How to Calculate Taxes on Ordinary Dividends

by D. Laverne O'Neal, studioD

Investing can be an exciting adventure. Offsetting the heady sensation, however, are factual matters that must be faced head-on. Evaluating potential tax implications of investment activity is a case in point. The Internal Revenue Code taxes qualified dividends as capital gains. However, ordinary dividends, the most common type, are taxed as ordinary income, which caries a higher tax rate for most people. If you are paid a dividend of even as little as $10, you will receive a Form 1099-DIV. Even if you never get the form, however, dividend income must still be reported at tax filing time, so it's important to know how to calculate the tax.

Find out what your ordinary income tax rate is. If you are not sure or suspect your tax bracket has changed, calculate your adjusted gross income for the tax year, which is gross income less specific deductions. An easy way to arrive at the figure is to fill out a paper or online return until you arrive at the adjusted gross income figure. This generally means filling out the first page of a paper return.

Determine your filing status. Among tax status choices are single, married filing jointly and married filing separately. In this example, the status will be single.

Find your tax rate on the IRS tax rate schedule for the relevant tax year. The schedule is available on paper or online. The schedule lists income ranges and tax rates according to filing status.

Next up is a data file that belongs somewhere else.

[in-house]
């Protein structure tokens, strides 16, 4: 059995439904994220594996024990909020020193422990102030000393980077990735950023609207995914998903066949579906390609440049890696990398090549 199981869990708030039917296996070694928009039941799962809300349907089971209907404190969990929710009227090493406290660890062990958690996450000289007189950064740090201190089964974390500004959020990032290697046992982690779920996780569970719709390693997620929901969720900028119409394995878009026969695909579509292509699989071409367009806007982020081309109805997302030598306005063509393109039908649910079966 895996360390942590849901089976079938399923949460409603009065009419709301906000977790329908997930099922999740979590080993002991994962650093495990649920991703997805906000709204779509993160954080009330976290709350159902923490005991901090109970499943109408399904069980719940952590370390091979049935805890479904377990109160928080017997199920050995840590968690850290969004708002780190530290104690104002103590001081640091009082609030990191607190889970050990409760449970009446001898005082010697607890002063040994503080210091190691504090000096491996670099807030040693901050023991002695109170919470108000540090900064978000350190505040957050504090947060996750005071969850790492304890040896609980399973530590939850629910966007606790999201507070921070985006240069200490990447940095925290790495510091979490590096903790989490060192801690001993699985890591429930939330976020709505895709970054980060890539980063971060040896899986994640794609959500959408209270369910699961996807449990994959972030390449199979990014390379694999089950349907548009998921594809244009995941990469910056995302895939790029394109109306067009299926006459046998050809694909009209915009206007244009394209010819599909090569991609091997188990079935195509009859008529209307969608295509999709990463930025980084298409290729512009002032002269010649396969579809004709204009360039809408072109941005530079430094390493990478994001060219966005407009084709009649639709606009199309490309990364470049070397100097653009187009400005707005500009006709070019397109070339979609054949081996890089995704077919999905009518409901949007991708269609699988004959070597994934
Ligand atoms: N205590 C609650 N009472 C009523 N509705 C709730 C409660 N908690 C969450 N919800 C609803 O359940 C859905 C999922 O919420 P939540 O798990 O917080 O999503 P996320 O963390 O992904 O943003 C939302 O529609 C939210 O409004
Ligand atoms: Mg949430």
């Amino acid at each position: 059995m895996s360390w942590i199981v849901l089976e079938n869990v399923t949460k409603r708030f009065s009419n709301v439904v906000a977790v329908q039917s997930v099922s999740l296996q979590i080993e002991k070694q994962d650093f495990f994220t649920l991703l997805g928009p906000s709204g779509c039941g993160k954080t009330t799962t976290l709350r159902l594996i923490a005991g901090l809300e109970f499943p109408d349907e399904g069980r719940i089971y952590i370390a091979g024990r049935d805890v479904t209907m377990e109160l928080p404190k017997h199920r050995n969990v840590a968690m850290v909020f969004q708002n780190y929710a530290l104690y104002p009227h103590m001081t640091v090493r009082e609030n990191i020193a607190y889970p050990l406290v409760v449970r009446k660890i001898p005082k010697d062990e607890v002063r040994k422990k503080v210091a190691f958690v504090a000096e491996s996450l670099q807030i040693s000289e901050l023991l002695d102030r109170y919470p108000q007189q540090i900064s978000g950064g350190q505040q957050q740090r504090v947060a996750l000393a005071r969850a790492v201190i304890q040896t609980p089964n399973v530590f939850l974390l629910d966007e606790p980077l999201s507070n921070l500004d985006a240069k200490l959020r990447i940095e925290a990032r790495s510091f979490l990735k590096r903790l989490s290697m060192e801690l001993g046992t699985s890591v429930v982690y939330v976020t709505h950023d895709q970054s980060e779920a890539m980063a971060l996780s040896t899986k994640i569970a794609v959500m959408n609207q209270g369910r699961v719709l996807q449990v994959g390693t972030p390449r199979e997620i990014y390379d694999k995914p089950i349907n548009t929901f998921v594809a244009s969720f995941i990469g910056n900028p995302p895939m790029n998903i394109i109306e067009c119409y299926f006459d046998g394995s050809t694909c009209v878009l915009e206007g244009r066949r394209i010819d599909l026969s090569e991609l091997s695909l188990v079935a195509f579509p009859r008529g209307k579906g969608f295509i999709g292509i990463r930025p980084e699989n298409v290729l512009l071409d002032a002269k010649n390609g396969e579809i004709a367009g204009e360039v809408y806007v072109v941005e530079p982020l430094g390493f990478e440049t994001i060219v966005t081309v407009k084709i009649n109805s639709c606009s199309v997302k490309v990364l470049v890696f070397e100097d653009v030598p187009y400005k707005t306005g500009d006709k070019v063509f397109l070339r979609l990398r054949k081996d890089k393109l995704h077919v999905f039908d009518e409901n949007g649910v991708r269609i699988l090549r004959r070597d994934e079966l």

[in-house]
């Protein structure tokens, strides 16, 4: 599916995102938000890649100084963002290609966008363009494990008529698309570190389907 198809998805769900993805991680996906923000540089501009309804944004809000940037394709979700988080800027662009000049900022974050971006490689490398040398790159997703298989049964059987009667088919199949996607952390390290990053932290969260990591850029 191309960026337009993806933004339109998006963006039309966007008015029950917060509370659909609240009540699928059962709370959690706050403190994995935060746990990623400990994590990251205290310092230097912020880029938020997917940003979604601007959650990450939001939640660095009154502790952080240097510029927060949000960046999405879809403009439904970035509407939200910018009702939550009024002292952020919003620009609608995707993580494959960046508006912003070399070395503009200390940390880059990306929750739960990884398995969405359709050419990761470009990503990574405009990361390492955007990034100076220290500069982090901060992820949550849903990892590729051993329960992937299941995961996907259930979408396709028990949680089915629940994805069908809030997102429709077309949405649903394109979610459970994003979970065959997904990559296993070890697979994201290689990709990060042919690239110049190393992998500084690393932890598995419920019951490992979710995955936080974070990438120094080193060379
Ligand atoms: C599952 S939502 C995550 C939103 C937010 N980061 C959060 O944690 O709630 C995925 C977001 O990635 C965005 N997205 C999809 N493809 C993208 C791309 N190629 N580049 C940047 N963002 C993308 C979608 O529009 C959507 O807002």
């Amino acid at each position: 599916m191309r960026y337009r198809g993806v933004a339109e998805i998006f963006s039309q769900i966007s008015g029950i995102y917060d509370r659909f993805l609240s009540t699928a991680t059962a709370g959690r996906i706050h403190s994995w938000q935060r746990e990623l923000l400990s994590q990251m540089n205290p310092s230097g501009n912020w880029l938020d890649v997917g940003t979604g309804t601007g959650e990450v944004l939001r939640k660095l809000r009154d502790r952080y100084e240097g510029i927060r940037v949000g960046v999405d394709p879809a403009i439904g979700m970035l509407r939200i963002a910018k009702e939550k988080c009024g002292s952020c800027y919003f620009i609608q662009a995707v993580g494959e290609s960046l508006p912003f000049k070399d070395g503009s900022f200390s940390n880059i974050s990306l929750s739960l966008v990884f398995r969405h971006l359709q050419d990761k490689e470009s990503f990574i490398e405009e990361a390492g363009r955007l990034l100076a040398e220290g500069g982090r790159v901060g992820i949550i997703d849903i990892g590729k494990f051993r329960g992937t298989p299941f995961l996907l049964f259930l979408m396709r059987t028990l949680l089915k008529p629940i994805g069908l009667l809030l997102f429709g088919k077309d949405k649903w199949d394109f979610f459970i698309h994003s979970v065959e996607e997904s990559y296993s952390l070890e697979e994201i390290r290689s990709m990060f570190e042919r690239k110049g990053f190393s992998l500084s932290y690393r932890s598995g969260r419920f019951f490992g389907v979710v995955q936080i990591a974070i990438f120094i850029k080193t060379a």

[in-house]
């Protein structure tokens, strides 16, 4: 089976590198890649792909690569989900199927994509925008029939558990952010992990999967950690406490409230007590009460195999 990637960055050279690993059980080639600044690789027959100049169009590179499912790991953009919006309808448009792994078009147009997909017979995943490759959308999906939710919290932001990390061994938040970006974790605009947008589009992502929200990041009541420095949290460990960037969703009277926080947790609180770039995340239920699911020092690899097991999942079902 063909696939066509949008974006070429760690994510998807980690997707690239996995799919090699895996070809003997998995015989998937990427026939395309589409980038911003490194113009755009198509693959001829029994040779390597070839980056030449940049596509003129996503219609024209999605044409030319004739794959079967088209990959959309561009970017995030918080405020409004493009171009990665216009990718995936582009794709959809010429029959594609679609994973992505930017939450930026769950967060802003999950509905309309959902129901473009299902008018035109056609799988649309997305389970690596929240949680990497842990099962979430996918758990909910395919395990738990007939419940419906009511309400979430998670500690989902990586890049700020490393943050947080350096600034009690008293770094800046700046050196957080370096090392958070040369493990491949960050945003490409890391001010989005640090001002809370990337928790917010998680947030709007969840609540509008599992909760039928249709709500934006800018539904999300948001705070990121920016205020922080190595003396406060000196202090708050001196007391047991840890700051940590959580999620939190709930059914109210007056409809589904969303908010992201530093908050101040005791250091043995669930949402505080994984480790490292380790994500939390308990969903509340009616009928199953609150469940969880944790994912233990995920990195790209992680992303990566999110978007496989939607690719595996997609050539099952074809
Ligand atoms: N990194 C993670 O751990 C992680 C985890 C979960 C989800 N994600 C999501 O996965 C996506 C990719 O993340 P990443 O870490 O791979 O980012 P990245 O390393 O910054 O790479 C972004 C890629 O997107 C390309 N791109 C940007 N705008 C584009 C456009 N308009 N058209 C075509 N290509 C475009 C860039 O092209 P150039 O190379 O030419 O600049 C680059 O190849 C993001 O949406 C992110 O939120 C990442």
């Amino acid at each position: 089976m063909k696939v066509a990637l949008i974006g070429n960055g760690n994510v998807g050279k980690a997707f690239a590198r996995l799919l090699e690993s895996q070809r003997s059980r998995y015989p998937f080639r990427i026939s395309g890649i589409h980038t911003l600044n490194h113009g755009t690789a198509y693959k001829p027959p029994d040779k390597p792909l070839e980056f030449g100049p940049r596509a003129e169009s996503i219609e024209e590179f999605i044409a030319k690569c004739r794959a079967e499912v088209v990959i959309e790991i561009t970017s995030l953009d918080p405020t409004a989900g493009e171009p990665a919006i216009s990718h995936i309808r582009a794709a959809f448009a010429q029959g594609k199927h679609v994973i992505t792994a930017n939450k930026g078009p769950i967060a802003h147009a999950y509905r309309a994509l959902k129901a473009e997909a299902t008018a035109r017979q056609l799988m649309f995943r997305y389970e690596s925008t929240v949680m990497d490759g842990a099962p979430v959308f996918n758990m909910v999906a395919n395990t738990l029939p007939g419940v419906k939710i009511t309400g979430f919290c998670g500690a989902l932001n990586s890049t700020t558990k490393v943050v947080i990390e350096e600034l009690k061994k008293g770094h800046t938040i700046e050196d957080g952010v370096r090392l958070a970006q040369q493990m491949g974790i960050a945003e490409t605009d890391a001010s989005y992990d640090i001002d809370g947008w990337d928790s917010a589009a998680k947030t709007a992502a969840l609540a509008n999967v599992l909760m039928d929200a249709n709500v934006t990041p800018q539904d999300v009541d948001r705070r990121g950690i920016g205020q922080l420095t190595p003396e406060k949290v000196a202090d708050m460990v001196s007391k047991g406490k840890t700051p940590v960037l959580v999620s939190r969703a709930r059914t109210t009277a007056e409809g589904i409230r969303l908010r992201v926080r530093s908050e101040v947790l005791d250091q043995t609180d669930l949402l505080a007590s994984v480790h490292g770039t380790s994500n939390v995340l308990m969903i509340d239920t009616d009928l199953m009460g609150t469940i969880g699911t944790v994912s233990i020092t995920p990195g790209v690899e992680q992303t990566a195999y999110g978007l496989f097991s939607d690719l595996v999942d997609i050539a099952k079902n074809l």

Add up your ordinary dividend income for the tax year. If you had several dividend sources, you may have to add a string of figures. Check your calculation to be sure it is accurate.

Multiply your total dividend income by the ordinary income tax rate. For example, a single filer with adjusted gross income of $80,000 falls into the 25 percent tax bracket as of 2011. Assuming this filer has $5,000 in ordinary dividends, multiply the dividend income of $5,000 by 0.25 to arrive at dividend tax liability of $1,250.


  • Be sure you understand the difference between ordinary and qualified dividends. Consult a tax professional or financial adviser to allay confusion.

About the Author

D. Laverne O'Neal, an Ivy League graduate, published her first article in 1997. A former theater, dance and music critic for such publications as the "Oakland Tribune" and Gannett Newspapers, she started her Web-writing career during the dot-com heyday. O'Neal also translates and edits French and Spanish. Her strongest interests are the performing arts, design, food, health, personal finance and personal growth.